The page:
An FPGA can simulate most real-world sensors and controls. The fidelity of the simulation is usually very good due to the speed of the FPGA. High-speed output of a signal with decent resolution will simulate analog signals for many purposes.
AS EASY AS LICKING A STAMP
You can implement specialized functions in parallel depending on requirements. For example, you might want to estimate the center of a pulse from a gear-tooth proximity sensor to evaluate vibration. Your correlation testing shows that simple threshold center doesn’t correlate, so you need a more exotic interpolated estimation of threshold time. This requires no hardware change, just a program change. Creation of specialized relationships between devices is one of the most important benefits of using FPGAs. When off-the-shelf components don’t have the functionality that your application requires, you can accomplish the goal often with improved results over the conventional approach.
Why aren’t more engineers using FPGAs for controls applications? They’re not easy to program and currently require specialized skills and time to achieve the desired performance. While the programming tools are improving, there are still vast opportunities for improvement.
“Change of mentality for a software programmer when dealing with an FPGA can be an obstacle,” warns Piero Zucchelli, chief scientific officer and founder of Spinx Technologies, Geneva, Switzerland. Spinx Technologies introduced a novel, software programmable lab-on-a-chip platform for the life sciences (Figure 1). “Even if the tool makes the transition very easy, the implementation behind it is far different. For example, the fewer the conditions, the faster it is, and the more parallel you design the workflow, the faster you are. Any conventional speed improvement solutions hardly work, and to know the actual performances of the individual VIs on the FPGA is a key to achieve good results.”
For most embedded applications of FPGA, the development tools are based on VHDL (Figure 2) or Verilog (Figure 3). FPGA vendors such as Xilinx offer different suites of development tools. Other tools like CoDeveloper from Impulse are targeted at programmers who are familiar with C.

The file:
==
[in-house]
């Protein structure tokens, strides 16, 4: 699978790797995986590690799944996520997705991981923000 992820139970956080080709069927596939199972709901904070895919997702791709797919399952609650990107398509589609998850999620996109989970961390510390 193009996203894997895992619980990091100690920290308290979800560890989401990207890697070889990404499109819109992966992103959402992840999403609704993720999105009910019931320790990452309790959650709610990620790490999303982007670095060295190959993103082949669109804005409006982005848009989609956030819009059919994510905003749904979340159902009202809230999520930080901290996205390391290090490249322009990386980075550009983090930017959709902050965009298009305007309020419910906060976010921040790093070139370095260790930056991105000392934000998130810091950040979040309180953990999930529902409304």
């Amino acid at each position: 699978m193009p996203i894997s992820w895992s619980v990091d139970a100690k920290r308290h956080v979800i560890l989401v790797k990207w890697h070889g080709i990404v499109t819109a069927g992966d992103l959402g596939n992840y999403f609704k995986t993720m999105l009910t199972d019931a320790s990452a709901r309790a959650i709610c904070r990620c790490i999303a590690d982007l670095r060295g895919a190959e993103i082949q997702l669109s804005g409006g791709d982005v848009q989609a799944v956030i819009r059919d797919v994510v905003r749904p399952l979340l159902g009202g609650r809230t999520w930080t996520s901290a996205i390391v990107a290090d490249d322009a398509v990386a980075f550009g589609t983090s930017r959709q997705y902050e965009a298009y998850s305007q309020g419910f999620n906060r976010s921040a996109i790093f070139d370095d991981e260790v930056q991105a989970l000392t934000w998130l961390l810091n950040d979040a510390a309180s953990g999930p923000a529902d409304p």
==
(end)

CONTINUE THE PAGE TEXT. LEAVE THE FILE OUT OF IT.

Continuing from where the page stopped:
Personally, I use LabView FPGA to develop FPGA code for NI’s FPGA products. LabView is a graphical programming language that naturally supports parallelism, pipelining, 64-bit data and fixed-point math. LabView also supports Windows, embedded programming and FPGA coding within a common environment.
“The LabView FPGA tool is simply unique,” agrees Zucchelli. “No other solution exists that can allow non-specialized engineers to develop fast-computational solutions. There’s no other solution allowing for a deterministic, 16-bit resolution to compute the angular position of our system 1 million times per second. Analog electronics would have suffered from calibrations and resolution, and software-based calculations would have missed the speed of processing by a factor of 1000x.”
Doing the Math
No matter what tools you’re going to use, you’re going to need to address the following challenges: training, coding, debugging, validation and reuse. Training can be either formal or informal, but you need to be proficient using the tools to make good progress on solving problems using FPGAs.
Coding, debugging and validation are all part of the same process, but the tools you use may make each one of these items easy, hard or extremely difficult. One of the biggest challenges to coding applications that are more than simple logic and integer math is dealing with engineering units. The two most common approaches are pre-scaled integer values and fixed-point math. They are related concepts, but in the first case the programmer must keep track of the resolutions and implied scale factors, resulting in code that is often difficult to follow and debug. If you have fixed-point math functions to work with, the code is more legible and easier to conceptualize. You still have to worry about overflows, underflows and ranges, but I much prefer fixed-point algorithms to scaled integer functions.